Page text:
After her father’s death (51 BC), Cleopatra ascended to the throne and immediately engaged her eldest brother Ptolemy XIII (61-47 BC) in a succession conflict that turned into a civil war. While she marched from Palestina against the Ptolemaic royal army to regain power, the Roman Civil War (49-48 BC) between Pompey and Julius Caesar literally landed on the Egyptian coast.
Pompey was promptly killed on the orders of the king’s advisors. Caesar suddenly arrived in Alexandria to avenge Pompey’s murder. He reinstalled Cleopatra and was immediately beleaguered in the palace quarters in a prolonged military engagement known as the Alexandrian War (48-47 BC). In the end, Ptolemy XIV (59-44 BC) was installed beside Cleopatra, who was now pregnant with Caesar’s child – his only son, known as Caesarion, but officially styled Ptolemy Caesar (47-30 BC).
After the assassination of Caesar on the Ides of March in Rome (44 BC), when she was in fact staying near the city, Cleopatra returned to Alexandria, had her brother killed and installed Caesarion beside her as joint ruler. In the ensuing conflict between Antony and Octavian (the great-nephew of Caesar, and the later emperor Augustus), Cleopatra allied herself with Antony. Three children issued from their relationship, called Alexander, Cleopatra and Ptolemy.
Marriages to foreigner women were not acknowledged at Rome. In Alexandria, Antony was never proclaimed king, but in 34 BC all of Cleopatra’s children were ceremoniously assigned kingdoms beyond Egypt. Cleopatra was thus able to expand the Ptolemaic empire well beyond the largest sphere of influence her predecessors had ever been able to acquire. Egypt had always been one of the richest lands in the ancient world; it had now become the most powerful empire, rivalled only by the increasingly aggressive Roman state.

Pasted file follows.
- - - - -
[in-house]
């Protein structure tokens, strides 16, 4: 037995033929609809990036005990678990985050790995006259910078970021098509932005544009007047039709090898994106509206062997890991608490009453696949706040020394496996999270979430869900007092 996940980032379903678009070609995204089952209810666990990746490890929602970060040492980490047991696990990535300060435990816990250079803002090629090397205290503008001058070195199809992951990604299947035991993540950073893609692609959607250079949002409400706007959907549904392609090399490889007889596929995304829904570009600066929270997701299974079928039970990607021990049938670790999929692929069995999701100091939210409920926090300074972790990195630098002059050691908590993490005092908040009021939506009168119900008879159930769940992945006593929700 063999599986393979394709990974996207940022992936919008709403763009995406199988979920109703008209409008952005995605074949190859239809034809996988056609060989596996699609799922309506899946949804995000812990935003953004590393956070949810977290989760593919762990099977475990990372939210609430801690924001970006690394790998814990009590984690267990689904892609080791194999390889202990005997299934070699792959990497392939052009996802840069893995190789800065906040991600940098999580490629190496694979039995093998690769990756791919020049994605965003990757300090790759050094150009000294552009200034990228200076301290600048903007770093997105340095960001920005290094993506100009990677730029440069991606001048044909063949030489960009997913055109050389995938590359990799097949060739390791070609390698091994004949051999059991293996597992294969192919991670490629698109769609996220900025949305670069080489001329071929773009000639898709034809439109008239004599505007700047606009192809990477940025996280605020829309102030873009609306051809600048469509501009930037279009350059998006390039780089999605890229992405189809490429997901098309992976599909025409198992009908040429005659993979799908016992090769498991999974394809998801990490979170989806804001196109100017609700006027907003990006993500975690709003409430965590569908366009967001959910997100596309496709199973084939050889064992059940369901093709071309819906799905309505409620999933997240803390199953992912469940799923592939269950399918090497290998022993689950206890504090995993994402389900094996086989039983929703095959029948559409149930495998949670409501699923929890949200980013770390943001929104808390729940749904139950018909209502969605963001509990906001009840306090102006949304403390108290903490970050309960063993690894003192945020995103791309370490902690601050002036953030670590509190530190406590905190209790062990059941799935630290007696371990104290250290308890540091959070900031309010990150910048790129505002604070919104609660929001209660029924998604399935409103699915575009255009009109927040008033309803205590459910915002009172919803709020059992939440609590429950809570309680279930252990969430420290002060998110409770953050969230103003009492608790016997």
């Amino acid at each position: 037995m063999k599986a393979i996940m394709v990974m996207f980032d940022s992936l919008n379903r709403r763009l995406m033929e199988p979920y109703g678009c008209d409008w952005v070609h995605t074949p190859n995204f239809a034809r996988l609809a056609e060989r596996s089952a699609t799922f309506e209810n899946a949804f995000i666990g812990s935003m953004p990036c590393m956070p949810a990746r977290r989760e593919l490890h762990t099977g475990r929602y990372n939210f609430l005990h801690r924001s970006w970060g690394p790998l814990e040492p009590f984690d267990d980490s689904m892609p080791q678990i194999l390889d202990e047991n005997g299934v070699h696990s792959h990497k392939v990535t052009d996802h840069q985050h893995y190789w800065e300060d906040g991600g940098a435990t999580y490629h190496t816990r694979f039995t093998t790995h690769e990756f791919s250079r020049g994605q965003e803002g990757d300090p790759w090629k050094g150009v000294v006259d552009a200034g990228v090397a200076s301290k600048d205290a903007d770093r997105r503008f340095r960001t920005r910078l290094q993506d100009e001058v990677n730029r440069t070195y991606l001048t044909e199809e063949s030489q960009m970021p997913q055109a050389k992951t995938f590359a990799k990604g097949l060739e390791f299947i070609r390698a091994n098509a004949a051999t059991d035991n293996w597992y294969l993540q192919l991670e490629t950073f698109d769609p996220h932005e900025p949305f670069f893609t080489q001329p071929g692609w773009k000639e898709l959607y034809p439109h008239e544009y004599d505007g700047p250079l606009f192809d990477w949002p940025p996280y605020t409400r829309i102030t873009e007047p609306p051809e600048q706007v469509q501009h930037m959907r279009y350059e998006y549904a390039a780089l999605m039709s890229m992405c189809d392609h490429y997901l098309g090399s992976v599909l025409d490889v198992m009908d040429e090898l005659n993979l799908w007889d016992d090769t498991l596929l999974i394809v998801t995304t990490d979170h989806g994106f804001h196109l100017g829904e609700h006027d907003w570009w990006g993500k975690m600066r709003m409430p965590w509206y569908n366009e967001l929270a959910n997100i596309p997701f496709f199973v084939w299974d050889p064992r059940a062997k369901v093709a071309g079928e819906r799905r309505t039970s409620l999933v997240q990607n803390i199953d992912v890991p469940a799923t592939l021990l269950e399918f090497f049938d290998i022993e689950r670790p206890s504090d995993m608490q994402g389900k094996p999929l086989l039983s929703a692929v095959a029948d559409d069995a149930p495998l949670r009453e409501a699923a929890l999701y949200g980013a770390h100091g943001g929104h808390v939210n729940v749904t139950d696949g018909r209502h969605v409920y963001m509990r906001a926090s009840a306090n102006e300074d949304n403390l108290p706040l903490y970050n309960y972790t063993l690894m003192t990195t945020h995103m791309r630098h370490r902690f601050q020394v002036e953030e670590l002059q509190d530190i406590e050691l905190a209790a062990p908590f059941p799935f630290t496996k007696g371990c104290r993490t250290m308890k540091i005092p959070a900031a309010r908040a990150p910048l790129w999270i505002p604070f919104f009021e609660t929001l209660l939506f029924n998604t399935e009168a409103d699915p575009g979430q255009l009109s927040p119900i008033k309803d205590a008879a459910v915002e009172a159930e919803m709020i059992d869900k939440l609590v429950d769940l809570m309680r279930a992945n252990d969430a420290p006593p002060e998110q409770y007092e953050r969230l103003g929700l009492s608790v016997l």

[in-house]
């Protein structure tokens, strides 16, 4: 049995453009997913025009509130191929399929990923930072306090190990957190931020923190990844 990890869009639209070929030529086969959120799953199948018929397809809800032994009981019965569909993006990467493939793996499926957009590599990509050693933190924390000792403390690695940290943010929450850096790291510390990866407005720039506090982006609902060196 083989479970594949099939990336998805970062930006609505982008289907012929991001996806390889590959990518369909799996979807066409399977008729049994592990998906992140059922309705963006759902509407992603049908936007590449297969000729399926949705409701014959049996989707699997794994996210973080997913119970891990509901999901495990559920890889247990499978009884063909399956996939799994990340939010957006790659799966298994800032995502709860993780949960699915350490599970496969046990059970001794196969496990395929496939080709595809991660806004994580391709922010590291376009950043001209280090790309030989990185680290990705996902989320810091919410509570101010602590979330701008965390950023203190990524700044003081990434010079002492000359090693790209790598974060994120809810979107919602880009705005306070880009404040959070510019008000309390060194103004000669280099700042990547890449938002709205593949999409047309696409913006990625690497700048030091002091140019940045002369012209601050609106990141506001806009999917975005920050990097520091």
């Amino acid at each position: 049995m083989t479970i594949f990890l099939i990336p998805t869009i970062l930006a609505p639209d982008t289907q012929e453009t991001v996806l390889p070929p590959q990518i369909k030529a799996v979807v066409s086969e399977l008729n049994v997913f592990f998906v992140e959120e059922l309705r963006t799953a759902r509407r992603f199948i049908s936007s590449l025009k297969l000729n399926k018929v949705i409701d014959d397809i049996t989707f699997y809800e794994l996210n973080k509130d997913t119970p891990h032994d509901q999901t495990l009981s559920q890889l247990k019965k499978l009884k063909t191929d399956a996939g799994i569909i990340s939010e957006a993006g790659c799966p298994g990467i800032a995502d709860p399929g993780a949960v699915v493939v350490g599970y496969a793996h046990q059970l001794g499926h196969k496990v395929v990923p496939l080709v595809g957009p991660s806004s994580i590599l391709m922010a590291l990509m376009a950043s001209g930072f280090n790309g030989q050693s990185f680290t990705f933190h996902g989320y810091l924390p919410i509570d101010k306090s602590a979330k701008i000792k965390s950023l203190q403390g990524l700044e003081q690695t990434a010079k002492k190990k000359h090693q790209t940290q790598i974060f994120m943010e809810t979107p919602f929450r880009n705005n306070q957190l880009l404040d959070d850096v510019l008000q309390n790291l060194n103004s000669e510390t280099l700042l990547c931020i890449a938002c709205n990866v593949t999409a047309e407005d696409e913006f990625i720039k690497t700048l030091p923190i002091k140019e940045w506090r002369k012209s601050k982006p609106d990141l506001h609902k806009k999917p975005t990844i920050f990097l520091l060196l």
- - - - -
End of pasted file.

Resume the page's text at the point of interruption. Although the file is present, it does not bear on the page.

With Civil War looming, Antony and Cleopatra gathered forces and advanced from Alexandria, through the Levant and Asia Minor, to Greece. At Patrae in Achaea they struck silver coins with her diademed portrait proclaiming her sovereignty with the legend Basilissa Kleopatra (“Queen Cleopatra”; in the nominative, rather than the usual genitive).
At the Battle of Actium (31 BC), the strategic genius of Octavian’s naval commander Agrippa claimed victory. Antony and Cleopatra, though defeated, regrouped in Alexandria – they were unable to prevent their doom as Octavian’s forces approached. Antony killed himself, and after giving him a royal funeral, Cleopatra followed suit (30 BC). With her, the Hellenistic era came to an end.